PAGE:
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Thread: Process a deer without gutting it?

  1. #1

    Process a deer without gutting it?

    There is something weird about this.....but I guess if it works and doesn't kill anyone its ok. It is Texas!

  2. #2
    They certainly do things different out here in Texas. I have asked quite a few people what they do with their game and all have said the same thing, quarter it straight away, stick it in a cooler on ice. The then leave it for 3 -5 days, draining and changing the ice once or twice per day, before finally processing.

  3. #3
    Maybe I'm getting soft but that seems an appalling way to deal with your venison. But seeing where he shot it might not have been to pretty opening it up

  4. #4
    Wasn't it Clemenceau, the French President in the early 20th Century that declared America to be the First Nation on Earth " To go from barbarism and savagery, into decline and decadence, but without the usual detour via civilisation and culture"?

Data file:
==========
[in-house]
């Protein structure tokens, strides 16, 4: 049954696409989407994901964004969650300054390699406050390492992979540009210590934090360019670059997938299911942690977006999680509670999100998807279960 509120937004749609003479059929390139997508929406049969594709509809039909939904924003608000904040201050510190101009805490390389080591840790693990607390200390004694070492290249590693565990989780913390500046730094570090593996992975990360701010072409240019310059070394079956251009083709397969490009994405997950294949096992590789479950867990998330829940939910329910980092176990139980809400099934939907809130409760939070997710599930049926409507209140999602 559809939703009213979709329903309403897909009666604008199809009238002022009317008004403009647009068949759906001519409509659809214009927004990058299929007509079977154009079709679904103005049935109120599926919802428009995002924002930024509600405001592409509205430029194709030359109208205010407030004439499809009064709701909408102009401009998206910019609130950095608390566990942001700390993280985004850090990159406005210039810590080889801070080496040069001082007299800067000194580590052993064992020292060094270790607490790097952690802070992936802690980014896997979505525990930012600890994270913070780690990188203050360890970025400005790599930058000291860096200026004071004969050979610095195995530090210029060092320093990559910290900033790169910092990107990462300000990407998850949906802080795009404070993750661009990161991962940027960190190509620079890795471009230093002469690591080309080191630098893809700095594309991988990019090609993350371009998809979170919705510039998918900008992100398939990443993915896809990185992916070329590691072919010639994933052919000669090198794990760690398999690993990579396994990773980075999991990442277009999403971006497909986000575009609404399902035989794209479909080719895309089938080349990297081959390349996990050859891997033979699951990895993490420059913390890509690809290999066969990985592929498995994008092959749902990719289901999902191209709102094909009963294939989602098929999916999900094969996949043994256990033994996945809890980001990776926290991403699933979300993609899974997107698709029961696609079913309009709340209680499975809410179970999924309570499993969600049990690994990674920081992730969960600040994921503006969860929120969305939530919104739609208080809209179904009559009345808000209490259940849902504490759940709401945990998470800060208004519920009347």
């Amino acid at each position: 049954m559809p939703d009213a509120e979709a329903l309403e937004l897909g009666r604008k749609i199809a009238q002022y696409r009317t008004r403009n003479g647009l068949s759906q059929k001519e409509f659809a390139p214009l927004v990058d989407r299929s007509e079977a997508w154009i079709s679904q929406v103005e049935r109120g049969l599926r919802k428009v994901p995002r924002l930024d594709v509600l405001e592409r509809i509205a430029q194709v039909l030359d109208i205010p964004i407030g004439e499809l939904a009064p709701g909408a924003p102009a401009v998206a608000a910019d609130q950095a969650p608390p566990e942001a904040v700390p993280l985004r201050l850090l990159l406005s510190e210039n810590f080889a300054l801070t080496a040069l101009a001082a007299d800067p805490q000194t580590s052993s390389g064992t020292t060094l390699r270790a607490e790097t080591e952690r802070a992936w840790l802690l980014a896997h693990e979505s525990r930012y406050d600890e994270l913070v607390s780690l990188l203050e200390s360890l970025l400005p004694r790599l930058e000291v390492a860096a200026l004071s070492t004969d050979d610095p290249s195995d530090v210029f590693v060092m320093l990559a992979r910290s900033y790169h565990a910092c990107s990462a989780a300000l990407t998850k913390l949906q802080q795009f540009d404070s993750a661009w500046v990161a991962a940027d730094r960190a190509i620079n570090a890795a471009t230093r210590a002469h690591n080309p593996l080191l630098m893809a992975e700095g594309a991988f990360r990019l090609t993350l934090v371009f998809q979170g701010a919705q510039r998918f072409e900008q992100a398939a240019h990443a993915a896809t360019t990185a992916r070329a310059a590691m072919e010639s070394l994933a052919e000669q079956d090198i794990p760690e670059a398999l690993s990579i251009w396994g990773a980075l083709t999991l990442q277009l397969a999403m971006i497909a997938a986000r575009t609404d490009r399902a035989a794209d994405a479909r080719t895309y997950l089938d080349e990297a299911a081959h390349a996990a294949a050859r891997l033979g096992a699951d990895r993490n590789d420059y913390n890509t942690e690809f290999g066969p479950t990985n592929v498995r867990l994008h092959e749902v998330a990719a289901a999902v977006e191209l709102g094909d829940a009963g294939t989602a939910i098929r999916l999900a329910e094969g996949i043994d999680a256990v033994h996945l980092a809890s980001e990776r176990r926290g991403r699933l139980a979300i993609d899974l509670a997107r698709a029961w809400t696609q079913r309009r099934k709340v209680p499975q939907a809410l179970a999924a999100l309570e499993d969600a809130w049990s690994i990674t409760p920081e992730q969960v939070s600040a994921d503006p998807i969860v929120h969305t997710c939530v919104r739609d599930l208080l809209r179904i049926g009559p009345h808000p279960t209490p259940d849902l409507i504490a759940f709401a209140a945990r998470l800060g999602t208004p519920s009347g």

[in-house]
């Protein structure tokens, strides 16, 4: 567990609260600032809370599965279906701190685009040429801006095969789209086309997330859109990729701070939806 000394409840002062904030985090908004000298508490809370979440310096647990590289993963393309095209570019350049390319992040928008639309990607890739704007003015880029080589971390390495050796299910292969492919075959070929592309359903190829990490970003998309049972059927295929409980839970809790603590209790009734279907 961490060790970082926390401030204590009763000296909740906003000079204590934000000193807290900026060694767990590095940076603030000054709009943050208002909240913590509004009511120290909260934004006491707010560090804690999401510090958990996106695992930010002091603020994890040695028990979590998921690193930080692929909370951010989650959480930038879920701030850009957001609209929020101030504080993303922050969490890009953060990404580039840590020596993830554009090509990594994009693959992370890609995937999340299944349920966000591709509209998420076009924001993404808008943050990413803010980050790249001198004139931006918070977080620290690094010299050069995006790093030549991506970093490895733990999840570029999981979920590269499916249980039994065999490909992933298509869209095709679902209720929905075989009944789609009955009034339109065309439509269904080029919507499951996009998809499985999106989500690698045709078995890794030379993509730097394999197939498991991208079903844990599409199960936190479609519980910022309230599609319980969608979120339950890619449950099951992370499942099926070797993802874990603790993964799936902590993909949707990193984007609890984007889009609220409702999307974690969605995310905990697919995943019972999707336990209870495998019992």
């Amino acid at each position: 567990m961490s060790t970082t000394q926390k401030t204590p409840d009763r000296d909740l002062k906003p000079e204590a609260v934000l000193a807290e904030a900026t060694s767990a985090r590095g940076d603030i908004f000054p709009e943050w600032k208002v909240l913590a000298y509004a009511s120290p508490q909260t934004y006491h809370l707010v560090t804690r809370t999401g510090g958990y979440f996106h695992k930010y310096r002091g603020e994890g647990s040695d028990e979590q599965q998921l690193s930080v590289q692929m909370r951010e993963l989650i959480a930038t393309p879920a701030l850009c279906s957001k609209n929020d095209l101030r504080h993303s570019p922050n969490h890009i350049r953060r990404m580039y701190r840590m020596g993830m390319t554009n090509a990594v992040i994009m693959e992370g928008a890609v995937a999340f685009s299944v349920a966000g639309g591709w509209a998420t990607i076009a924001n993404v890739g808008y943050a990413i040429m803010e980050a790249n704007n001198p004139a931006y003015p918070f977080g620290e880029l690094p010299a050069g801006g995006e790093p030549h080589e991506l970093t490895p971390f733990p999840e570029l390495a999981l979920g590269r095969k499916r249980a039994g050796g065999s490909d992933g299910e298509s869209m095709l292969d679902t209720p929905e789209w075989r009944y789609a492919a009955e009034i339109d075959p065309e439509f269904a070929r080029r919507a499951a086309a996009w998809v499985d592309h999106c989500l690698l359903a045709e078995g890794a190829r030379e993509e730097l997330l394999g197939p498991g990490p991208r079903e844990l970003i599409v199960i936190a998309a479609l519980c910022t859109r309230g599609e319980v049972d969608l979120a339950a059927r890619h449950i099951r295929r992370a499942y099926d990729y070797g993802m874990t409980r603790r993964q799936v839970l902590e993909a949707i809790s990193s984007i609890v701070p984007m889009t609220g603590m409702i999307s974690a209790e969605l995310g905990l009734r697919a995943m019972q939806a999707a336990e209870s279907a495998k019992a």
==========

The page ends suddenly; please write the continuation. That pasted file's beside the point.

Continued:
God love 'em!

  5. #5
    I'm no butcher by a long shot but that was a total hack job on a gut shot deer that looked to me like it had be lying around for a day or two before the camera turnt up

  6. #6
    I seen the gutless message done before. Once on a tv show. Think Alaska the last frontier and once by a NZ guy. They made it look slick and really good. This wasn't a good showing IMO. Either way you need to be really confident with a knife.

  7. #7
    This is better

    I am going to try this next time i get a deer in a difficult place to extract....well maybe!

  8. #8
    What's with the saw ????


  9. #9
    Looks like it was gut shot?
    I posted a thread a while back about how to rescue as much as possible from a gut shot muntjac without making a stinking mess!
    See here:!

  10. #10
    If you are packing the meat out no need to gralloch. Simple lie beast on its back. Count down in the grown and take off both haunches, then do the same with the shoulders. Then for the backstraps, cut down the centre of the spine, peel the skin off the bacstraps, then cut out as usual. The skin left on the haunches and shoulders protects the meat during transport. All that's left behind are the cuts, spine, ribs and head. Doesn't take very long, done it a few times when have shot large reds in amongst wind blown timber as a long walk out and very remote. Remains left to feed the eagles and badgers. Not a lot left after a couple of days.

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